The Divine ordinance of purification through the ashes of the RED HEIFER, as outlined in the book of Numbers, chapter 19
Biblical law is concerned with several types of impurity which have a direct affect on everyday life, especially when the Holy Temple is standing. The most severe type of impurity is that which is caused by exposure to death. There are several methods for restoring purity, most notably immersion in water - but the Torah's exclusive antidote to the impurity of death is purification by sprinkling of the red heifer's ashes. Many of the thousands who arrived at the Holy Temple had to undergo this process before they could enter into the Court.
The ordinance of the red heifer has detailed requirements which must be met. Some of these are directly relayed in the Biblical verses of Numbers chapter 19; many others were transmitted orally to Moshe and than passed down by the rabbis throughout the generations, until the present day. These are expounded upon in the writings of the Oral Tradition.
The heifer must be three years old and perfect in its redness. This means that the presence of as few as two hairs of any other color will render it invalid; it is related that for this reason, the red heifer was always very expensive to procure. Even its hooves must be red. It must also be totally free from any physical blemish or defect, whether internal or external.
Although the red heifer is not a sacrifice per se, for it is not slaughtered in the Temple, it is forbidden that the heifer should possess any of those blemishes which render any sacrifice invalid - such as those enumerated in the book of Leviticus, chapter 22. The red heifer also has an additional, unique requirement: it must have never been used to perform any physical labor. In fact, using the animal in any physical sense at all would render it invalid, even for the slightest, most minor thing. This would include riding, or even leaning on her. The only exception would be some labor which is intrinsically necessary for the heifer's own welfare, such as tying her for her own safety. But if a yoke were placed upon her even once, even if she were not used to plow - this would be enough to render the heifer unfit for use. Thus Scripture states, "that a yoke never went on."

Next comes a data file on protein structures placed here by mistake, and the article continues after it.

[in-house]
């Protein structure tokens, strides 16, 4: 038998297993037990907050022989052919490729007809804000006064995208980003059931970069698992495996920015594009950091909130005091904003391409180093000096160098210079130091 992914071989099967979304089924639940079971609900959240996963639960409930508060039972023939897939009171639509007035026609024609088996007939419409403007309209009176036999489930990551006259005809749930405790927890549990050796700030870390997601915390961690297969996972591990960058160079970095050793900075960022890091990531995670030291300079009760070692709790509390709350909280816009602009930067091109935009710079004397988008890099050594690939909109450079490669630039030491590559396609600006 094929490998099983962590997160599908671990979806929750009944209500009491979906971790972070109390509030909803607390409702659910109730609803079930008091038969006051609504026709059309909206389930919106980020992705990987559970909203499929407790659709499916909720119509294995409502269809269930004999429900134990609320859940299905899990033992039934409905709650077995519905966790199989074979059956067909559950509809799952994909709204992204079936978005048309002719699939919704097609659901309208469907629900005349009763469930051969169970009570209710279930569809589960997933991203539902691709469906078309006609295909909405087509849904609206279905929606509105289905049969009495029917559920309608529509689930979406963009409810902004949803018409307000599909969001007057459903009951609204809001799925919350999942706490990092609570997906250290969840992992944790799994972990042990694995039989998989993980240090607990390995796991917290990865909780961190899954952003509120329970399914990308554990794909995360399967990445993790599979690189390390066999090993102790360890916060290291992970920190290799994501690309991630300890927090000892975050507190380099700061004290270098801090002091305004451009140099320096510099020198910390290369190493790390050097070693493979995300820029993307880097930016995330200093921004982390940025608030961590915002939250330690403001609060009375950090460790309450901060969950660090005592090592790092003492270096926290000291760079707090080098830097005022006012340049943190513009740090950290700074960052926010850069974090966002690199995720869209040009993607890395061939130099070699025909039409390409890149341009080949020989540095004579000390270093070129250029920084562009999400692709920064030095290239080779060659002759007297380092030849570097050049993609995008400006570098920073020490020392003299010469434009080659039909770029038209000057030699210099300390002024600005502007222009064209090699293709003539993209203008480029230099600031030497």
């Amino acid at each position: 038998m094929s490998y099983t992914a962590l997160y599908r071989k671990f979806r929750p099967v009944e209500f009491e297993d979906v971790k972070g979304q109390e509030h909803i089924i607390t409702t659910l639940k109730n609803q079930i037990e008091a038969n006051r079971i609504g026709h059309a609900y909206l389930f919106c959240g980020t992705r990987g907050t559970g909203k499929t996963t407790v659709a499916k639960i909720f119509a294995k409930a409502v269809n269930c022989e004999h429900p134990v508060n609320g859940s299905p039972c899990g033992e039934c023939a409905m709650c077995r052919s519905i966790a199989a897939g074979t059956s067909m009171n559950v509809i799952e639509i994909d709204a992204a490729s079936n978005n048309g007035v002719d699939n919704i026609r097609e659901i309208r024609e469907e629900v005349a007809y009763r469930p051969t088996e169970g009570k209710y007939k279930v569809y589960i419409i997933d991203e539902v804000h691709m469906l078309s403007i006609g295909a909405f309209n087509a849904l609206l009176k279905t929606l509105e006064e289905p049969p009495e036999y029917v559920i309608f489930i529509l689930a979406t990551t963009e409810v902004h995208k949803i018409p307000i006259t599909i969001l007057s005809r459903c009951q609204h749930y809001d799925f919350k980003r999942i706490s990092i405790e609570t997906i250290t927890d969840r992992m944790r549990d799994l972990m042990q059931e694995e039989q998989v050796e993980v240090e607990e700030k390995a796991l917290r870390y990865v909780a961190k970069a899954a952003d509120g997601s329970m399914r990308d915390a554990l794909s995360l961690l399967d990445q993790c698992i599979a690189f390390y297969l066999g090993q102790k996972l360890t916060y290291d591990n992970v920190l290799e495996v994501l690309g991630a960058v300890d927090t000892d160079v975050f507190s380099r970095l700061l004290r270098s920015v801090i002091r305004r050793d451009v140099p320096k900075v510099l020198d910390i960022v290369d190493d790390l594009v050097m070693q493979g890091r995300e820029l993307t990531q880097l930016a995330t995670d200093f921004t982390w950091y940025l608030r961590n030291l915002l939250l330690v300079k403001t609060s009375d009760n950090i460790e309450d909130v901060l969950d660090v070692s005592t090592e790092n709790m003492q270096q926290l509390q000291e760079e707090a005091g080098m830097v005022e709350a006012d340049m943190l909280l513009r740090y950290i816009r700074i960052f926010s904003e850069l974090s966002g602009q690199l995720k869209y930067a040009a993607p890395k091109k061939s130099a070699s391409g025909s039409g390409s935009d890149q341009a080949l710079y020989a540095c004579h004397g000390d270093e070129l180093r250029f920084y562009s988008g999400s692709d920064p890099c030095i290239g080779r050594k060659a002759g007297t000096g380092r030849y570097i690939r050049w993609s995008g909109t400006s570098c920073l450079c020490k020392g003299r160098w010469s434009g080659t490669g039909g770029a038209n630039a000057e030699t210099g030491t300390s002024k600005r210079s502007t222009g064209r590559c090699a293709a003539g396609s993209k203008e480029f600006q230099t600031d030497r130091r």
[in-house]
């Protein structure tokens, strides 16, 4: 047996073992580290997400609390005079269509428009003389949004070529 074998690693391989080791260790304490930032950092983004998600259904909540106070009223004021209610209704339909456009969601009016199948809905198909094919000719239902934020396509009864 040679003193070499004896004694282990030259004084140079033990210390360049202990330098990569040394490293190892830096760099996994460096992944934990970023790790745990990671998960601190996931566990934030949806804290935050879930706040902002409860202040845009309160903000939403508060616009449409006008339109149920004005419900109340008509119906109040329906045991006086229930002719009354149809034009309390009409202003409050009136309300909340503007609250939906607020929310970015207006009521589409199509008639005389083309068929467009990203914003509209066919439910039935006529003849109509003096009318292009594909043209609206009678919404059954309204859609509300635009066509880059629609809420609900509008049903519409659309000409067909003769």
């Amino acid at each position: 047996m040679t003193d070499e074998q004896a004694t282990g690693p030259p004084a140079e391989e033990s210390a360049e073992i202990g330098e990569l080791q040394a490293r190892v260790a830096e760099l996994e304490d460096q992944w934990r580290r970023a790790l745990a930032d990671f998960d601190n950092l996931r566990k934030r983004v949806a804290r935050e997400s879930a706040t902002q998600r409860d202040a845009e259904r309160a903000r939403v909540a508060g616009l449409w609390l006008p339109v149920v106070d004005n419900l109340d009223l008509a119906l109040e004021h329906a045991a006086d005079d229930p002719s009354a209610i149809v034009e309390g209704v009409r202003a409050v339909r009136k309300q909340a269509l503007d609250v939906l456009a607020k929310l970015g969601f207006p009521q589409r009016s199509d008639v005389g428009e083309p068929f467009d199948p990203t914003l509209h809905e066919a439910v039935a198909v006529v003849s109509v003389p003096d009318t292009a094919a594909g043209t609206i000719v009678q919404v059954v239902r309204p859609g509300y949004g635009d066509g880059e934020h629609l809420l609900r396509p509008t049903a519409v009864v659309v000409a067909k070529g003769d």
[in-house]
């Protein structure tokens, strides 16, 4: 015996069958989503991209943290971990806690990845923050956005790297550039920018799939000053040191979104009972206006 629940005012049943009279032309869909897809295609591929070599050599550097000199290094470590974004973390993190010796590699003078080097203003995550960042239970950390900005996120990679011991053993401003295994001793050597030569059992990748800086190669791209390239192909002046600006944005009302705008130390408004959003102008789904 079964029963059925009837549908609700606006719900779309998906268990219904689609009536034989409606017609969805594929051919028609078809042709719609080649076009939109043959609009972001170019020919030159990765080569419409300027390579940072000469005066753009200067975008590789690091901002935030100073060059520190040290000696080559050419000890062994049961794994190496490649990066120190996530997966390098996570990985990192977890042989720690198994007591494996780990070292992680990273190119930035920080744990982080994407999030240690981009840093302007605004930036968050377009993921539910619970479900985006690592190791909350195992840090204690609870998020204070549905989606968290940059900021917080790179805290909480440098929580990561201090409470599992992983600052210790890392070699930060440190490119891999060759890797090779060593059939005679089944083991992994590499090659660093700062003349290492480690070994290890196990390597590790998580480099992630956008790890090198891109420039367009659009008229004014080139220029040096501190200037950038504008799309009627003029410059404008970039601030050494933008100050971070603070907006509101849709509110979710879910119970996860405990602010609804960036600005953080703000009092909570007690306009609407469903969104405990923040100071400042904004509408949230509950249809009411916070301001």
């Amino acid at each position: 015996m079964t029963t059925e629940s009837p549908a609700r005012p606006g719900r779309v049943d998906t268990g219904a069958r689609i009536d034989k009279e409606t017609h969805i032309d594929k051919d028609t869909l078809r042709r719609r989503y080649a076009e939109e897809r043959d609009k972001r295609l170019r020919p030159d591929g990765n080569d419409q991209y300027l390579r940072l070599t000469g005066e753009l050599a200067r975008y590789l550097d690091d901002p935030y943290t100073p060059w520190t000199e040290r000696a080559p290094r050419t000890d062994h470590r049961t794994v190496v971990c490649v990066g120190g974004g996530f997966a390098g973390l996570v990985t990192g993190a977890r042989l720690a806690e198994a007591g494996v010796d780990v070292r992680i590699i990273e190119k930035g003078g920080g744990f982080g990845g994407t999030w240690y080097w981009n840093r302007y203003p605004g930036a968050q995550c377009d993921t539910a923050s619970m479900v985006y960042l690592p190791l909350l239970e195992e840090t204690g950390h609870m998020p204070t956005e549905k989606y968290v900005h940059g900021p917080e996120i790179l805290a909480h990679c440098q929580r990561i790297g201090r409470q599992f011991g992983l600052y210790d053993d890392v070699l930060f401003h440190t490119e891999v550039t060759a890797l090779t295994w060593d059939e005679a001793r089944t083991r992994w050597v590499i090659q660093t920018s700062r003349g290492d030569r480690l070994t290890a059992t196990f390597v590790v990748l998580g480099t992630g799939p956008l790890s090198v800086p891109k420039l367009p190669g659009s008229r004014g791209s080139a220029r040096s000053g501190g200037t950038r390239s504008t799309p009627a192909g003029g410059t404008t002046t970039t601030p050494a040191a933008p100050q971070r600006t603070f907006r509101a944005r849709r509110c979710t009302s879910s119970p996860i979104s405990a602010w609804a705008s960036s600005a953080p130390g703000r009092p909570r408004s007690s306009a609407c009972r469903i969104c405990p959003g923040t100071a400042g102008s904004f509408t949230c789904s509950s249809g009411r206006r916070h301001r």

The commandment calls for the animal to be a "heifer," that is, 3 or 4 years old; although an older animal could also be used. Since the verse instructs us to take a heifer, we do not purchase a calf and wait for it to grow older while in our custody; "and take a heifer" means that the act of acquisition has to take place while the animal is a heifer. However, if a red calf is available, a price can be set with its owner, and the transaction can be concluded, but we do not take possession until it reaches the proper age as mandated by the Torah.
The animal which meets these requirements and others could be used to fulfill the commandment of providing the ashes for the purification process. This heifer must be brought to the "Mount of Anointment," a precise location on the Mount of Olives, opposite the eastern gate of the Temple Mount. There the heifer must be slaughtered and burned. Afterwards, its ashes are mixed together with natural spring water. It is this solution, called by Torah "the waters of sanctification," which is used to sprinkle on those who are impure.